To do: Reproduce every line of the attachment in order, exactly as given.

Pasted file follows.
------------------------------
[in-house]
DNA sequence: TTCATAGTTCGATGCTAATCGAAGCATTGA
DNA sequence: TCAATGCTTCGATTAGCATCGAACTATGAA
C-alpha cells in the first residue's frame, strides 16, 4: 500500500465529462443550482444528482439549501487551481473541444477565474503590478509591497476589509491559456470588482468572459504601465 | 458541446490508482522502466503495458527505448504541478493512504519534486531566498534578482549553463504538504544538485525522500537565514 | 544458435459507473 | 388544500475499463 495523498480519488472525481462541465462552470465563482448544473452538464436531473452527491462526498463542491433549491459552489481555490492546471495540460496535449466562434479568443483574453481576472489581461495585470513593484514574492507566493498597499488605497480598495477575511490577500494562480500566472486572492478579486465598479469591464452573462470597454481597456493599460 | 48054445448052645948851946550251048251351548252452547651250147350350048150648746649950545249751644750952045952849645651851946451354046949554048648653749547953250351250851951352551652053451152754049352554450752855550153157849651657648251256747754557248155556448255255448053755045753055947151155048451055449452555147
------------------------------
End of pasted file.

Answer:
[in-house]
DNA sequence: TTCATAGTTCGATGCTAATCGAAGCATTGA
DNA sequence: TCAATGCTTCGATTAGCATCGAACTATGAA
C-alpha cells in the first residue's frame, strides 16, 4: 500500500465529462443550482444528482439549501487551481473541444477565474503590478509591497476589509491559456470588482468572459504601465 | 458541446490508482522502466503495458527505448504541478493512504519534486531566498534578482549553463504538504544538485525522500537565514 | 544458435459507473 | 388544500475499463 495523498480519488472525481462541465462552470465563482448544473452538464436531473452527491462526498463542491433549491459552489481555490492546471495540460496535449466562434479568443483574453481576472489581461495585470513593484514574492507566493498597499488605497480598495477575511490577500494562480500566472486572492478579486465598479469591464452573462470597454481597456493599460 | 48054445448052645948851946550251048251351548252452547651250147350350048150648746649950545249751644750952045952849645651851946451354046949554048648653749547953250351250851951352551652053451152754049352554450752855550153157849651657648251256747754557248155556448255255448053755045753055947151155048451055449452555147